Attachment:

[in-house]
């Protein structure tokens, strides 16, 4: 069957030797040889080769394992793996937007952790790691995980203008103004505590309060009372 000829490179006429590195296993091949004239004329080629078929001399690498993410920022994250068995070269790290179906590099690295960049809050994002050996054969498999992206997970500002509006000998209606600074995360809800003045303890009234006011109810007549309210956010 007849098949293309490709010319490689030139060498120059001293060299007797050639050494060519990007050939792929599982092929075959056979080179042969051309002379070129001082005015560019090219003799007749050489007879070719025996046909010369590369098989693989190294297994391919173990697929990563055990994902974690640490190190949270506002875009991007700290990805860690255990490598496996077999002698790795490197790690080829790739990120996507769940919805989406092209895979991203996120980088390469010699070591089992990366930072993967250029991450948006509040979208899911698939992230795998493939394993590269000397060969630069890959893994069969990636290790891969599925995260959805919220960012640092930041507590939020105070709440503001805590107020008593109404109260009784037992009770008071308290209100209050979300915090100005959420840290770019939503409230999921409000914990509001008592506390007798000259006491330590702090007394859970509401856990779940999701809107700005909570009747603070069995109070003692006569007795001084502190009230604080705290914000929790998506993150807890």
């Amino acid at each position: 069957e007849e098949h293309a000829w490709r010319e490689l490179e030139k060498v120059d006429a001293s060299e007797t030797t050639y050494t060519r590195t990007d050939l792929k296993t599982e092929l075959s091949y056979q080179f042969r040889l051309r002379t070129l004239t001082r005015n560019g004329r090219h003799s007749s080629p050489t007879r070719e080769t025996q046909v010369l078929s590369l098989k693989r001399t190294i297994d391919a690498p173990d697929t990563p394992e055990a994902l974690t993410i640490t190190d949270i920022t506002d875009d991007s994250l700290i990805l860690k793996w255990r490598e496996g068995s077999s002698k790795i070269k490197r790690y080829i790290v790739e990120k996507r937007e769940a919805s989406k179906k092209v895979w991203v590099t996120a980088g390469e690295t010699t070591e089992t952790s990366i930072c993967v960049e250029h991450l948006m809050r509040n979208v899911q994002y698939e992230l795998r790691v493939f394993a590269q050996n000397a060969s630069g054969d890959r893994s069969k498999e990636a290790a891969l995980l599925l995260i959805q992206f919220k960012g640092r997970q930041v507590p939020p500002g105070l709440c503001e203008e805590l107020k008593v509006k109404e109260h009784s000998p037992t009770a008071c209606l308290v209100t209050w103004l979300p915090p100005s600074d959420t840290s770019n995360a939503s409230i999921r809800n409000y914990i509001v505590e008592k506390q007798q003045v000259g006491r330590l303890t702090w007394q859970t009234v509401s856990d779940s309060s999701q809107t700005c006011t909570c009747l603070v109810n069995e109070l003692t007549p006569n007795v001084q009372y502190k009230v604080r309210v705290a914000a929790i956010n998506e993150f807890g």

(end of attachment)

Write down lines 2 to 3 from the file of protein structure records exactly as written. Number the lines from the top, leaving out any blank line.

């Protein structure tokens, strides 16, 4: 069957030797040889080769394992793996937007952790790691995980203008103004505590309060009372 000829490179006429590195296993091949004239004329080629078929001399690498993410920022994250068995070269790290179906590099690295960049809050994002050996054969498999992206997970500002509006000998209606600074995360809800003045303890009234006011109810007549309210956010 007849098949293309490709010319490689030139060498120059001293060299007797050639050494060519990007050939792929599982092929075959056979080179042969051309002379070129001082005015560019090219003799007749050489007879070719025996046909010369590369098989693989190294297994391919173990697929990563055990994902974690640490190190949270506002875009991007700290990805860690255990490598496996077999002698790795490197790690080829790739990120996507769940919805989406092209895979991203996120980088390469010699070591089992990366930072993967250029991450948006509040979208899911698939992230795998493939394993590269000397060969630069890959893994069969990636290790891969599925995260959805919220960012640092930041507590939020105070709440503001805590107020008593109404109260009784037992009770008071308290209100209050979300915090100005959420840290770019939503409230999921409000914990509001008592506390007798000259006491330590702090007394859970509401856990779940999701809107700005909570009747603070069995109070003692006569007795001084502190009230604080705290914000929790998506993150807890």
């Amino acid at each position: 069957e007849e098949h293309a000829w490709r010319e490689l490179e030139k060498v120059d006429a001293s060299e007797t030797t050639y050494t060519r590195t990007d050939l792929k296993t599982e092929l075959s091949y056979q080179f042969r040889l051309r002379t070129l004239t001082r005015n560019g004329r090219h003799s007749s080629p050489t007879r070719e080769t025996q046909v010369l078929s590369l098989k693989r001399t190294i297994d391919a690498p173990d697929t990563p394992e055990a994902l974690t993410i640490t190190d949270i920022t506002d875009d991007s994250l700290i990805l860690k793996w255990r490598e496996g068995s077999s002698k790795i070269k490197r790690y080829i790290v790739e990120k996507r937007e769940a919805s989406k179906k092209v895979w991203v590099t996120a980088g390469e690295t010699t070591e089992t952790s990366i930072c993967v960049e250029h991450l948006m809050r509040n979208v899911q994002y698939e992230l795998r790691v493939f394993a590269q050996n000397a060969s630069g054969d890959r893994s069969k498999e990636a290790a891969l995980l599925l995260i959805q992206f919220k960012g640092r997970q930041v507590p939020p500002g105070l709440c503001e203008e805590l107020k008593v509006k109404e109260h009784s000998p037992t009770a008071c209606l308290v209100t209050w103004l979300p915090p100005s600074d959420t840290s770019n995360a939503s409230i999921r809800n409000y914990i509001v505590e008592k506390q007798q003045v000259g006491r330590l303890t702090w007394q859970t009234v509401s856990d779940s309060s999701q809107t700005c006011t909570c009747l603070v109810n069995e109070l003692t007549p006569n007795v001084q009372y502190k009230v604080r309210v705290a914000a929790i956010n998506e993150f807890g």